Advancing Rapid Point-of-care Viral Diagnostics to a Clinical Setting

Kristin Weidemaier; John Carrino; Adam Curry; John H Connor; Andrea Liebmann-Vinson


Future Virology. 2015;10(3):313-328. 

In This Article

Abstract and Introduction


We discuss here critical factors in ensuring the success of a viral diagnostic at the point of care. Molecular and immunoassay approaches are reviewed with a focus on their ability to meet the infrastructure and workflow limitations in clinical settings in both the developed and developing world. In addition to being low cost, easy-to-use, accurate and adapted for the intended laboratory and healthcare environment, viral diagnostics must also provide information that appropriately directs clinical treatment decisions. We discuss the challenges and implications of linking diagnostics to clinical decision-making at the point of care using three examples: respiratory viruses in the developed world, differential fever diagnosis in the developing world and HPV detection in resource-limited settings.


The critical first step in managing patient care is accurate diagnosis of the underlying condition. For patients presenting with mild disease, treatment based upon clinical examination may be sufficient for satisfactory outcomes. However, for the conditions that are most severe, and hence most likely to have adverse outcomes, clinical diagnostic tests are the mainstay of modern medical treatment, providing definitive diagnosis, suggesting treatment paths and ruling out alternate or coexisting pathologies. In developed nations with strong supporting infrastructure, diagnostic tests may be conducted at the point of care (POC) or at a central or core laboratory. Tests conducted at doctors' offices are typically simple to operate, minimally complex, cost-effective and, most critically, provide information that helps guide the treatment decision when timely clinical intervention is important to outcome.[1] Examples of such tests include those for respiratory infections (e.g., influenza or RSV), tests that indicate likelihood of infection (e.g., complete blood counts or urinalyses) and routine diagnostics that monitor overall well-being (e.g., cholesterol levels, lead levels, or even blood pressure). In contrast, sample collection at the POC followed by central lab testing may be clinically sufficient when delayed test results are unlikely to determine the eventual clinical outcome, for example, metabolic panels or oncology tests, or when the physician can reliably contact the patient for rapid follow-up (e.g., HPV testing). Increasingly, though, there has been a trend toward moving diagnostics closer to the patient even in high infrastructure nations with minimal patient loss to follow-up. The US POC market, for example, is expected to grow from approximately US$7.8 billion in 2013 to an estimated US$9.9 billion in 2018, driven in large part by a growing demand for patient-centered care.[2,3]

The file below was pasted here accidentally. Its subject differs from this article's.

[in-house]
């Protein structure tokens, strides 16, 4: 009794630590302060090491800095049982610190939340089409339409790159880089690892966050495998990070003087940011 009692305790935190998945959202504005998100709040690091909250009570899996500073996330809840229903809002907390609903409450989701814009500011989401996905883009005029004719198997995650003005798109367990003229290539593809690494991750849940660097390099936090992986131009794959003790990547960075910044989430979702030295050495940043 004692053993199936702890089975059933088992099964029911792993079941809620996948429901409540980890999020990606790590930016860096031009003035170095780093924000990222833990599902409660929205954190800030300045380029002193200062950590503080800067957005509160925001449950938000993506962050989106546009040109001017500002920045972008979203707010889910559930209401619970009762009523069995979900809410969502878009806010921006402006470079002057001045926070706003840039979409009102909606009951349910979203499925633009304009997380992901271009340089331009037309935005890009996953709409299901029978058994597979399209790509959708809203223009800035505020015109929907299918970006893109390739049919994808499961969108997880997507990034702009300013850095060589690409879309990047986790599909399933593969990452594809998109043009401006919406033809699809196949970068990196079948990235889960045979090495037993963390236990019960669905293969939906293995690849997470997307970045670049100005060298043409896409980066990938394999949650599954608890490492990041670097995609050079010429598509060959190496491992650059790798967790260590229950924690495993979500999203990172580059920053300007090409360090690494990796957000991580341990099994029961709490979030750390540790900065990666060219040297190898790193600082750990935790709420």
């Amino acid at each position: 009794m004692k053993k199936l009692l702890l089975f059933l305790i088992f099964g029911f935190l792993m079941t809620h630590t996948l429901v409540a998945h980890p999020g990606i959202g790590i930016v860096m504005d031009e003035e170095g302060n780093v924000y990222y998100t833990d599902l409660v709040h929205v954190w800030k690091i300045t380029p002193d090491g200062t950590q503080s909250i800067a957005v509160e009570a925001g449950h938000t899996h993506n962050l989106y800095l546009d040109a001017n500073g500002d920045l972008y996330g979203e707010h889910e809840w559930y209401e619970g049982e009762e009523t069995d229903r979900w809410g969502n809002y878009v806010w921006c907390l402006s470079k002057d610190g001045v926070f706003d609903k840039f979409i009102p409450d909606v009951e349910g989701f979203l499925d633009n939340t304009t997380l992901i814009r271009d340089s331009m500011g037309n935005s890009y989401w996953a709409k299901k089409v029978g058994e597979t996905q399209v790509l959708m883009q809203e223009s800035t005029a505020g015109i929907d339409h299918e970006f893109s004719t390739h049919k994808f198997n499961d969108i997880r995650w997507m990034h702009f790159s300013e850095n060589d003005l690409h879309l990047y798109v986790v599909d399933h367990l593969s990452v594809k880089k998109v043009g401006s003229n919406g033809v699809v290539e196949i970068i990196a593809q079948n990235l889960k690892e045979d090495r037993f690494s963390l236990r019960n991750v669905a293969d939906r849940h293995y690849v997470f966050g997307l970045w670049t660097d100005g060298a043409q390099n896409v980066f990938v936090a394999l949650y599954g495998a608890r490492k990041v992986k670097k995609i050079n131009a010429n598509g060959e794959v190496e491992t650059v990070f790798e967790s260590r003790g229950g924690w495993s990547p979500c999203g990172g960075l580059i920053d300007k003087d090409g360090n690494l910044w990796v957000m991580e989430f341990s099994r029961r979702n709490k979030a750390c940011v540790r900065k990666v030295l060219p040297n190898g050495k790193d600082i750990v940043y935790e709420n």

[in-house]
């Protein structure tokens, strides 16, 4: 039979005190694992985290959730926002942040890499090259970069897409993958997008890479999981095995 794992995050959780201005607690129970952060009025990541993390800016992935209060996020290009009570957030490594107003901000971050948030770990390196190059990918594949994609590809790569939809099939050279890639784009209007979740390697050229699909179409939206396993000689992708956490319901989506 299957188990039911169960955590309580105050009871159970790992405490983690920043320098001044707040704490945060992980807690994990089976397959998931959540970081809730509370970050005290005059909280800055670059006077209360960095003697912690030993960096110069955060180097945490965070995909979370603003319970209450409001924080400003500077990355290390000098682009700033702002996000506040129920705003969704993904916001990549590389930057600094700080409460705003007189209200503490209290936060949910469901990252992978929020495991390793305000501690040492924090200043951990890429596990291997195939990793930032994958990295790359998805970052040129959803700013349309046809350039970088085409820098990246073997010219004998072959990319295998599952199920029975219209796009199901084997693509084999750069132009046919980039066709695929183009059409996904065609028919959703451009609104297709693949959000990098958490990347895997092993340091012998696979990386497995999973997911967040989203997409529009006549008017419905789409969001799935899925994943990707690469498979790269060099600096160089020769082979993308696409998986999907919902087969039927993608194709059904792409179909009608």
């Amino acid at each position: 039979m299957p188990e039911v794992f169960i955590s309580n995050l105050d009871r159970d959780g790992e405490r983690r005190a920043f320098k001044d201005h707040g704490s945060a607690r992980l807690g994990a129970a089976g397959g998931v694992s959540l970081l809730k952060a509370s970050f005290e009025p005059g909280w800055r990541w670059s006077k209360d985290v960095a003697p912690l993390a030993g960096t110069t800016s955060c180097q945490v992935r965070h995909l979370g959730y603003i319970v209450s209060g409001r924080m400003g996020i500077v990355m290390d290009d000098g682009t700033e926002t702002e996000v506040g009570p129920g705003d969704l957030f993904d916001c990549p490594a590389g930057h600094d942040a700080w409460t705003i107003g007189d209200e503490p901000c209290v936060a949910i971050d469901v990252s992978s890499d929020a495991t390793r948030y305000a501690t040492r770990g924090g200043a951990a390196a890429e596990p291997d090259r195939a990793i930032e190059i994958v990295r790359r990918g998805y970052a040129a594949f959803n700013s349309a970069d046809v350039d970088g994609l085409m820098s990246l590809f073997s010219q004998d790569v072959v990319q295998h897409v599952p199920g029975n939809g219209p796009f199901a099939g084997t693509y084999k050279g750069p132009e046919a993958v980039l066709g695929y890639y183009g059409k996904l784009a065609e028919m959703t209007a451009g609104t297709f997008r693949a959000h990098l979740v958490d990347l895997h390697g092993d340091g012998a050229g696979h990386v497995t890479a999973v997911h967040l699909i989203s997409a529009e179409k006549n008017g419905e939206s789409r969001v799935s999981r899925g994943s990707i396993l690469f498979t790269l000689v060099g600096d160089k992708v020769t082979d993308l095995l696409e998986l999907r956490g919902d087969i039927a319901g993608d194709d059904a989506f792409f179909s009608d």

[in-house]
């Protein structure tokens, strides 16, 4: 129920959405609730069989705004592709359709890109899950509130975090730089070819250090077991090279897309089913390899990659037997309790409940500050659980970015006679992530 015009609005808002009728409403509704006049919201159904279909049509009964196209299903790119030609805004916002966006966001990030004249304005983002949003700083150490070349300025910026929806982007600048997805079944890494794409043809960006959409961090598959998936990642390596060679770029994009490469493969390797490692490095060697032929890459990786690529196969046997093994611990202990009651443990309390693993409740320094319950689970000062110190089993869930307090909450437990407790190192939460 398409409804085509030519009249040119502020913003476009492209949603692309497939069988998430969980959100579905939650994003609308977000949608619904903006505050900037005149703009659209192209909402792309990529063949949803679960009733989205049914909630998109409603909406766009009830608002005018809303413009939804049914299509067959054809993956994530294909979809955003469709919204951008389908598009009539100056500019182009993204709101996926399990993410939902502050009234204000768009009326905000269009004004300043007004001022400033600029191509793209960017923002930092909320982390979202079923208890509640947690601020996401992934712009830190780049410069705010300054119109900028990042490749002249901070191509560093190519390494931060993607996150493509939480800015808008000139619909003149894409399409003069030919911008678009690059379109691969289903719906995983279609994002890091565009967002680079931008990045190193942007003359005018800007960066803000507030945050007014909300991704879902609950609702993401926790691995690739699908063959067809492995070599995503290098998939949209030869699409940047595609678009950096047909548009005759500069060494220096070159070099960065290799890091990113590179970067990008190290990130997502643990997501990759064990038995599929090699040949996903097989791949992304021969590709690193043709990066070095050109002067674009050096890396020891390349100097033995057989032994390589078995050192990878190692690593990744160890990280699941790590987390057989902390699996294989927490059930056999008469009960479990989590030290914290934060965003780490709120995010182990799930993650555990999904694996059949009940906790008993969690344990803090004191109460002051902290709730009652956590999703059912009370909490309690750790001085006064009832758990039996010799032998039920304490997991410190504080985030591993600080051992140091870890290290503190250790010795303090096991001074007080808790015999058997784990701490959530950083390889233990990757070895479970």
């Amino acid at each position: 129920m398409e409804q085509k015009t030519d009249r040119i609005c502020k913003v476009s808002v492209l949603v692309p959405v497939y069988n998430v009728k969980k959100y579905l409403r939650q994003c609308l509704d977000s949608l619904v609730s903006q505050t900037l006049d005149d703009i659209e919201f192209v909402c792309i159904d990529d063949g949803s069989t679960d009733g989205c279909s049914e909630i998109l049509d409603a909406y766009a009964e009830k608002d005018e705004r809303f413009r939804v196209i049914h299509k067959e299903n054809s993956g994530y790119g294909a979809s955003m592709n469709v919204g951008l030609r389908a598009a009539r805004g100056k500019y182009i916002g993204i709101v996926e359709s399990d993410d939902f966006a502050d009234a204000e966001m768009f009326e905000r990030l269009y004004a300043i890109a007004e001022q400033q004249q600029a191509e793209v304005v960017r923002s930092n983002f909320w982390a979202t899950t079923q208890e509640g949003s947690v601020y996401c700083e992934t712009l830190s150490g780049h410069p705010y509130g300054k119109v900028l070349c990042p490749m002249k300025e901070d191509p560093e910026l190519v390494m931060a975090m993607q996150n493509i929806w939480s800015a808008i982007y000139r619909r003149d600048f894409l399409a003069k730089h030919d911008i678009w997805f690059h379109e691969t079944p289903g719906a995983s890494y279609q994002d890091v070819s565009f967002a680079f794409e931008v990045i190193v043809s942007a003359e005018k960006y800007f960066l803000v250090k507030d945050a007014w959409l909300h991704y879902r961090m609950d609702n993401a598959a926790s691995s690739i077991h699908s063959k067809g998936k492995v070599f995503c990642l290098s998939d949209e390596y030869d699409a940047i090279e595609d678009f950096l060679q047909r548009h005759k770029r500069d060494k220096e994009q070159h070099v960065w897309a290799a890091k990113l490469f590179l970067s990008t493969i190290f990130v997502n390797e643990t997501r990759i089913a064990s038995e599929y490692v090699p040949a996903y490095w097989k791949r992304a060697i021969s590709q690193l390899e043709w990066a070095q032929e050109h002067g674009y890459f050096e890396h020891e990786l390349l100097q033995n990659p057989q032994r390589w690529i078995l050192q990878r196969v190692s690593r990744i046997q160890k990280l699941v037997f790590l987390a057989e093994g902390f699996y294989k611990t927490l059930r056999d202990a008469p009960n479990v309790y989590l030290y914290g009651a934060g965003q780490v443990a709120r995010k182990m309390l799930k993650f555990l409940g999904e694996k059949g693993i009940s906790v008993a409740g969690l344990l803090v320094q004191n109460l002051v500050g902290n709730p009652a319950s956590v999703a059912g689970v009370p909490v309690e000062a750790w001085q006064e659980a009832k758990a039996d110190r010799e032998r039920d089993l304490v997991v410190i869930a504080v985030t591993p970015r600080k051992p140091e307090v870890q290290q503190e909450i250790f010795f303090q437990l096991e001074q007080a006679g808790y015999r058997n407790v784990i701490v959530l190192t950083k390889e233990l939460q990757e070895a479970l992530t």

The situation in developing nations, where the majority of the population lacks access to well-resourced laboratories, is entirely different.[4] Here, central lab testing is a service for only a minority of the people, with the majority often being removed from quality medical care. In rural Africa or Asia, POC testing is often the only option for diagnosis, and unfortunately, even with a high-quality POC test, results are often substandard and have little or even detrimental impact on patient care. The factors influencing diagnostic testing in low-resource, low-infrastructure settings may be profoundly different from the factors in high-resource settings typical of the industrialized world.[5] The patient population may seek medical care later in the course of a disease, relying first on self-diagnosis and treatment or delaying due to traditional teachings and local lore. Once care is sought, the nearest health center may be distant, with limited and unreliable transportation. The patient or his caregivers may travel all day to seek help, and once arrived, they all too often encounter a facility with little or no electricity or clean water, minimally trained staff, and an overall shortage of supplies and medicine. The patient is diagnosed and treated on the same visit, with no reliable means of post-visit follow-up and communication. It is due to these underlying environmental and usage conditions that WHO has coined the ASSURED criteria for POC diagnostics (Affordable, Sensitive, Specific, User-friendly, Rapid/Robust, Equipment-free and Deliverable to end users).[6]